Individuals, when unconsciously basing their decisions on past experience, tend to select a behaviour that has recently resulted in, or is expected to result in, a positive outcome (Estes 1976; Ho et al. 2006; Nevo and Erev 2012). What counts as a satisfactory outcome for one person may be quite different for another, exemplified in risk-tasking situations such as gambling (see e.g. Fromme et al. 1997). Nonetheless, B.F. Skinner’s principles of reinforcement (1963; see also Skinner 1986) are still largely applicable – people choose behaviours that have resulted in satisfying conditions, and neglect behaviours that have resulted in unsatisfying conditions. These may correspond to feelings and attitudes, but the behaviours themselves are primary. For any particular behaviour, the most frequent outcome of the past is assumed to be the most likely to occur in the future, absent any significant deviations in the environment or individual.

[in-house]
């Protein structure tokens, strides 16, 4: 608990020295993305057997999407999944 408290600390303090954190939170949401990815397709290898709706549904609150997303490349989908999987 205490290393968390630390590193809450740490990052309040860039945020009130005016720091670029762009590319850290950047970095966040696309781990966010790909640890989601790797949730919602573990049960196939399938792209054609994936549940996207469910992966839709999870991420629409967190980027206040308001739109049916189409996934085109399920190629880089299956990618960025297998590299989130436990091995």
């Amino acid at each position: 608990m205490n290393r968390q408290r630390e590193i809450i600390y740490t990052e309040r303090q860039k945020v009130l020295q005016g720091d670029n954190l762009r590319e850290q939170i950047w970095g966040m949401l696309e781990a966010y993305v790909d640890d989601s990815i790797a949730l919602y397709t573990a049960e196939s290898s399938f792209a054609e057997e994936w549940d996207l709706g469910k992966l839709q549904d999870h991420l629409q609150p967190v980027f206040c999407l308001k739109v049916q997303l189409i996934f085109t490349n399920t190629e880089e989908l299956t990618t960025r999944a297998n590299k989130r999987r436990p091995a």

Consistent with the above, there are many examples where individuals adjust their interpersonal behaviour in response to feedback from their audience. A classic work in this area is Solomon Asch’s (1951) work on social conformity. Asch showed that individuals would forego their own answer choice, answering in opposition to their actual beliefs that certain lines were shorter or longer than they patently were, in the face of opposite group answer norms. Physical behaviours are also open to interpersonal feedback. This ranges from obvious, often deliberate behavioural changes such as speaking quietly in a library, to less obvious ones such as mimicking the sitting behaviour of someone who has romantically interested you.). There is extensive literature on body-language mimicry, for example, showing that individuals, over the course of an interaction, subtly adopt certain postures and behaviours of their partners but that this is dependent on feedback from the situational partner(s). This is typically seen as a goal-directed behaviour to increase liking (Lakin and Chartrand 2003; Lakin et al. 2008). In other situations, mimicry can lead to increased helping behaviours (van Baaren et al. 2004), increased trust, and successful negotiation outcomes (Maddux et al. 2008).